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Every time I see it, I am taken aback. North Carolina is our ninth largest state.  Smaller than the big four – California, Texas, Florida, and New York.  Smaller than the next four – Pennsylvania, Illinois, Ohio, and Georgia. Bigger than the rest.  Like the 8 largest states and all the other states, including the tiniest, North Carolina has two senators.  North Carolina has an enormously important Senatorial contest as Democrats work to retain and expand control of the Senate.  Republican Senator Richard Burr is retiring, so this is an Open Republican seat. North Carolina’s primaries are over; the competitors are decided.

US Senate Contest

Former Chief Justice of the North Carolina Supreme Court Democrat Cheri Beasley (Political Note #434) v Congressman Ted Budd.

The Second most important contest is for North Carolina’s Supreme Court.  The Court, now composed of 4 Democrats and 3 Republicans set the conditions that led to Democrats and Republicans agreeing on district boundaries for 2020 and a change from 3 Democrats and 10 Republicans to 5 Democrats and 8 Republicans. The Court reset boundaries to reflect North Carolina’s now 14 Congressional districts, but only for 2022.  The Court will consider legislative proposals for redistricting – probably beginning in 2023.

Two judicial seats are up for election. One Democratic Justice is running for reelection.  Another Democratic Justice retired. The Democratic majority remains the same if incumbent the Democrat Justice is reelected and the Democrat seeking the other seat is elected.  The Republicans gain a majority if one Democrat loses, a larger majority if both Democrats lose.

North Carolina Supreme Court (Political Note #443)

Seat #3. North Carolina Appeals Court Judge Democrat Lucy Noble Inman is running for the open Democratic seat against North Carolina Appeals Court Judge Republican Richard Dietz

Seat #5. Incumbent Associate Supreme Court Justice Democrat Sam Ervin IV is running against Republican Attorney Trey Allen

 North Carolina is also a Congressional battleground.  Of its 14 seats, 7 potentially competitive seats are listed below.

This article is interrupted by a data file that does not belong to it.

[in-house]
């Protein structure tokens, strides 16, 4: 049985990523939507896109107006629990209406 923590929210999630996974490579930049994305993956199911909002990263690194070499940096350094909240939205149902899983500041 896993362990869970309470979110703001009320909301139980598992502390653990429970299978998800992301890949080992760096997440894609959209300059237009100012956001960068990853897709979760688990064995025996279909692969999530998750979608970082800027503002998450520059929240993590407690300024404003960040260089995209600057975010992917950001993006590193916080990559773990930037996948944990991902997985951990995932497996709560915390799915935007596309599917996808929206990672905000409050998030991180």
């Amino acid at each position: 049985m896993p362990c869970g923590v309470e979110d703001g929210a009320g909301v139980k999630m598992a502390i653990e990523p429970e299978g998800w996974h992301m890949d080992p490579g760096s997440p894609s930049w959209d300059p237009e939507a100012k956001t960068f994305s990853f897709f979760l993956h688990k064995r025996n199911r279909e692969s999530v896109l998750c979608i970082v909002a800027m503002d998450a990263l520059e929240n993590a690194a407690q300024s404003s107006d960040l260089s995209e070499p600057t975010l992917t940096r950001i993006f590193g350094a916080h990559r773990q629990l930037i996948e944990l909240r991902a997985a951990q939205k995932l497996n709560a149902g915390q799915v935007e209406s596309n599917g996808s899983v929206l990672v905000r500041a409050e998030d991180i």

Notable Congressional Races.

 NC 01 D+5 Democratic State Senator Don Davis is running against Republican accountant Sandy Smith (Open Democratic seat)

NC 06 D+9. Incumbent Democrat Kathy Manning (Political Note #103) v Former Green Beret Christian Castelli

NC 07 R+16 Democratic State Representative Charles Graham v Incumbent Republican David Rouzer

NC 09 R+11 Democratic State Senator Ben Clark v Incumbent Republican Richard Hudson

NC 11 R+14 Democratic County Commissioner Jasmine Beach-Ferrara v State Senator Chuck Edwards. (Open Republican seat)

NC 13 R+3 Democratic State Senator Wiley Nickel (Political Note #474) v former college football player, law student, and Trump endorsee Bo Hines (Open Republican seat)

NC 14 D+11 Democratic State Senator Jeff Jackson v Firearms industrialist Pat Harrigan (Newly created seat because of the census)

Of those listed above, 3 tilt or lean or more Democratic, 4 tilt or lean or more Republican.  Not listed above are 3 solidly Democratic seats and 4 solidly Republican seats.  North Carolina, therefore, is likely to have 8 Republican seats and 6 Democratic seats unless Wiley Nickel is elected to North Carolina 13.


June 18th, 2022      Political Note #474 Wiley Nickel North Carolina 13

2022                          General Election

Wally Nickel’s wife brought him to North Carolina.  He is a California boy – very much a California boy.  His great, great, great grandfather owned much of central California.  Henry Miller was a German who emigrated to New York City in 1946, Americanized his name, and moved on to California in 1850.  A butcher in San Francisco, he and a partner purchased Spanish land grants and raised cattle.  Eventually, he owned 1.4 million acres and controlled more.  He owned almost as much land in Oregon and Nevada as in California.

Henry Miller’s lands were broken up after his death – spoiled squabbling children according to one report.  George Nickel, Jr. whose father married into the Miller family, consolidated water rights.  Jim Nickel runs the family business. Jim’s grandson, Wiley Nickel (or George W. Nickel III according to a caustic family history) went to high school in Chicago.  His father died young of cancer.